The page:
Learning a thing or two from Harpo: batch processing

Harpo Shining Shoes

Recently I recently participated in the Fall Symposium of the Midwest Archives Conference, Hard Skills for Managing Digital Collections in Archives. There were a number of excellent tools that the presenters covered including ExifTool, Bagit and MediaInfo as well as new tricks for analyzing/processing data using that old frenemy, Excel. These tools are tremendously helpful to the work of archivists and are getting better all the time. Here at the Carleton College Archives, each one has greatly increased the speed with which we can process electronic accessions.

But if we are going to keep up with the tremendous flood of new electronic records into our archives, our processing programs need to run even faster.  Three commonly used programs—ExifTool, Bagit and DROID—all process collection materials one at a time, and each program also requires additional steps and selection of options to generate the desired output. The convenience of these solutions is often overshadowed by their resource intensiveness. We need the ability to instruct all these programs to process a whole series of records, producing all the various outputs we want, with one or two steps as opposed to a dozen.

To solve this problem at Carleton, we have created a set of batch processors for programs we regularly use in our archive. For each program in our toolbox we wrote a script using the programming language Python that applies the program not just to a single accession but an entire directory of accessions. Additionally we gave the batch processor instructions to generate all the reports from each program we might need to manage our digital files.

These improvements have made a big difference in our ability to process numerous digital accessions quickly and consistently.  For anyone that would like to try them, all the batch processors are run via the command line (PC Command Prompt or the Mac Terminal) and can be downloaded from our GitHub repositories:

Photo credit: Harpo Shining Shoes animated GIF.  From “A Night in Casablanca” via http://wfmu.org/playlists/shows/51730.

Publication of the University of Minnesota Libraries Electronic Records Task Force (ERTF) Final Report

By Carol Kussmann

In May of 2014 the University of Minnesota Libraries charged the Electronic Records Task Force with developing initial capacity for ingesting and processing electronic records; defining ingest and processing workflows as well as tasks and workflows for both technical and archival staff.  The Electronic Records Task Force (ERTF) is pleased to announce the final report is now available here through the University Digital Conservancy.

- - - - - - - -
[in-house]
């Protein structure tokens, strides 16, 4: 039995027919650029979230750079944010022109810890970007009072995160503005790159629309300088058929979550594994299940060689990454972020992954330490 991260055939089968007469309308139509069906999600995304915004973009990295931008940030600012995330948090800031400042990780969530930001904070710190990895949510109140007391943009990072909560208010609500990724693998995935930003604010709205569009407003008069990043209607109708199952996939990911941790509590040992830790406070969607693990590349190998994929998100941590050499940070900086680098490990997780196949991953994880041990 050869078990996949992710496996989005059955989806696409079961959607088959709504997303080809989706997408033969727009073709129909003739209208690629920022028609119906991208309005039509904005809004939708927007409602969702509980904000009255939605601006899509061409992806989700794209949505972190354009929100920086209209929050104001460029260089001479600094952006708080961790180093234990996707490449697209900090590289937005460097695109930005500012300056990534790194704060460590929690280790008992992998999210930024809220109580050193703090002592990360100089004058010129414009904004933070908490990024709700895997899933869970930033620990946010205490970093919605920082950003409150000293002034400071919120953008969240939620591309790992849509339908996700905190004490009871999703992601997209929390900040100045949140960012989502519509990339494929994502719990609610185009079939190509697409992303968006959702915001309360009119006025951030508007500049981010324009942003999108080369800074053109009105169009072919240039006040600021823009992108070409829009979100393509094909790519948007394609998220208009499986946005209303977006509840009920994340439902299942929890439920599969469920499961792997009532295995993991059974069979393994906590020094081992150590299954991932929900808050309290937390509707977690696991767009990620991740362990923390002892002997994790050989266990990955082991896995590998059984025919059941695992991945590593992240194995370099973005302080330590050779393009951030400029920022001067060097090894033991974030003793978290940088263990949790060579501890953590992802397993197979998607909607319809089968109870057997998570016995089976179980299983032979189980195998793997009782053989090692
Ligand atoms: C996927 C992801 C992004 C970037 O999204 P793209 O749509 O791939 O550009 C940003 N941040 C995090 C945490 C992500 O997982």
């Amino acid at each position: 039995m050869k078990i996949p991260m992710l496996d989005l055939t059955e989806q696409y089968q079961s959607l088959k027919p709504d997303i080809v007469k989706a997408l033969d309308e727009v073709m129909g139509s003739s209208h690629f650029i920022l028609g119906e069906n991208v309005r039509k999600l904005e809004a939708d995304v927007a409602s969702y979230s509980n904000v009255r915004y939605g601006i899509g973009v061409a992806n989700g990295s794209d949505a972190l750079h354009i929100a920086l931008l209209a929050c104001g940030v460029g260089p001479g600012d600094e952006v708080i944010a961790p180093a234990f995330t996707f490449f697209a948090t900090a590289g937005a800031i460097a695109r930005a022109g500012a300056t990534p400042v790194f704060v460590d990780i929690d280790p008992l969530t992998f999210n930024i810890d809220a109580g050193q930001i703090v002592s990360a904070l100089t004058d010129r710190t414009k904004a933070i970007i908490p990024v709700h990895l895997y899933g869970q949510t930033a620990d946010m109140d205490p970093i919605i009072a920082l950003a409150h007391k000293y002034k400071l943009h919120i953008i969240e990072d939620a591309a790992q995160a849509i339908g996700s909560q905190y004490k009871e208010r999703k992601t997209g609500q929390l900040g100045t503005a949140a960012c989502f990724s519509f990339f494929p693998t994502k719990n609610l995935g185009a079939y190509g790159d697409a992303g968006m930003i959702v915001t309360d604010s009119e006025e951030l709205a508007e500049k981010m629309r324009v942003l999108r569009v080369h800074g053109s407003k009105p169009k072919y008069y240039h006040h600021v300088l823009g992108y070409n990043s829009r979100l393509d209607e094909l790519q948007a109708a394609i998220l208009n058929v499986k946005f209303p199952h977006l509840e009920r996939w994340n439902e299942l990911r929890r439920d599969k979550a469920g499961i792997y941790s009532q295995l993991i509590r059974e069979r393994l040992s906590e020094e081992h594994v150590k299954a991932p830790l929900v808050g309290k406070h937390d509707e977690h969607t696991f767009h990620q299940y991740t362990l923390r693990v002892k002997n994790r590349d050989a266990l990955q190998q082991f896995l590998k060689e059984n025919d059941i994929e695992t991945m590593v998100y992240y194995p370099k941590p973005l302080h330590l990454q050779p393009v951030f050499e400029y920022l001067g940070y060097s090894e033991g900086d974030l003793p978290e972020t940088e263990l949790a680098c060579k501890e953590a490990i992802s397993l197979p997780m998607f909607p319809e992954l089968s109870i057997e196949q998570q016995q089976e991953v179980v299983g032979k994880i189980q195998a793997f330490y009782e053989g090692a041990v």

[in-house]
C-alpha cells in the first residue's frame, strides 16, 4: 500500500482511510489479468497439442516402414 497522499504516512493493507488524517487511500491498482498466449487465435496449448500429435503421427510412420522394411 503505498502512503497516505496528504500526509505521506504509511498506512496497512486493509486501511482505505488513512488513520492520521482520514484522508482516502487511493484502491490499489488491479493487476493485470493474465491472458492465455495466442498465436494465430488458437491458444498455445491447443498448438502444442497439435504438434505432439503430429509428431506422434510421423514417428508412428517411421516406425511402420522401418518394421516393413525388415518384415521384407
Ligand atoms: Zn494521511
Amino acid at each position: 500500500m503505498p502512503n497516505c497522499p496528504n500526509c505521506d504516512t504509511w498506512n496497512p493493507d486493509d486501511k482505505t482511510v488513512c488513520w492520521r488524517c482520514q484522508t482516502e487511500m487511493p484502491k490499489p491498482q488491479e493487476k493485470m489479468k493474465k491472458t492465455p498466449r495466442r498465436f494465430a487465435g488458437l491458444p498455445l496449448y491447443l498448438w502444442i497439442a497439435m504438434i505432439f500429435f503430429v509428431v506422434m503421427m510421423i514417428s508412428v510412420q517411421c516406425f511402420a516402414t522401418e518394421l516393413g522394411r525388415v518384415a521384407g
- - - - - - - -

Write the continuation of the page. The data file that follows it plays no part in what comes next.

The report describes our work over the past year and covers many different areas in detail including our workstation setup, software and equipment, security concerns, minimal task selection for ingesting materials, and tool and software evaluation and selection.  The report also talks about how and why we modified workflows when we ran into situations that warranted change.  To assist in addressing staffing needs we summarized the amount of work we were able to complete, how much time it took to do so, and projections for known future work.

High level lessons learned include:

  • Each accession brings with it its own questions and issues. For example:
    • A music collection had many file names that included special characters; because of this the files didn’t transfer correctly.
    • New accessions can include new file formats or types that you are unfamiliar with and need to find the best way to address. Email was one of those for us. [Which we still haven’t fully resolved.]
    • Some collections are ‘simple’ to ingest as all files are contained on a single hard drive, others are more complicated or more time consuming. One collection we ingested had 60+ CD/DVDs that needed to be individually ingested.
  • Personnel consistency is key.
    • We had a sub-group of five Task Force members who could ingest records. It was found that those who were able to spend more time working with the records didn’t have to spend as much time reviewing procedures.  Those who spent more time also better understood common issues and how to work through them.

We hope that readers find this final report useful as not only does it document the work of the Task Force but also shares many resource pieces that were created throughout the year some of which include:

  • Description of our workstation, including hardware and software
  • Processing workflow instructions for ingesting materials
  • Draft Deed of Gift Addendum for electronic records
  • Donor guides (for sharing information with donors about electronic records)

The ERTF completed the tasks set out in the first charge but understand that working with electronic records is a constant process and work must continue.  To this end, we are in the process of drafting a second charge to address processing ingested records and providing access to processed records.

Thank you to the work of the entire Task Force: Lisa Calahan, Kevin Dyke, Lara Friedman-Shedlov, Lisa Johnston, Carol Kussmann (co-chair), Mary Miller, Erik Moore, Arvid Nelsen (co-chair), Jon Nichols, Justin Schell, Mike Sutliff, and sponsors John Butler and Kris Kiesling.

Carol Kussmann is a Digital Preservation Analyst with the University of Minnesota Libraries Data & Technology – Digital Preservation & Repository Technologies unit, and co-chair of the University of Minnesota Libraries – Electronic Records Task Force. Questions about the report can be sent to: lib-ertf@umn.edu.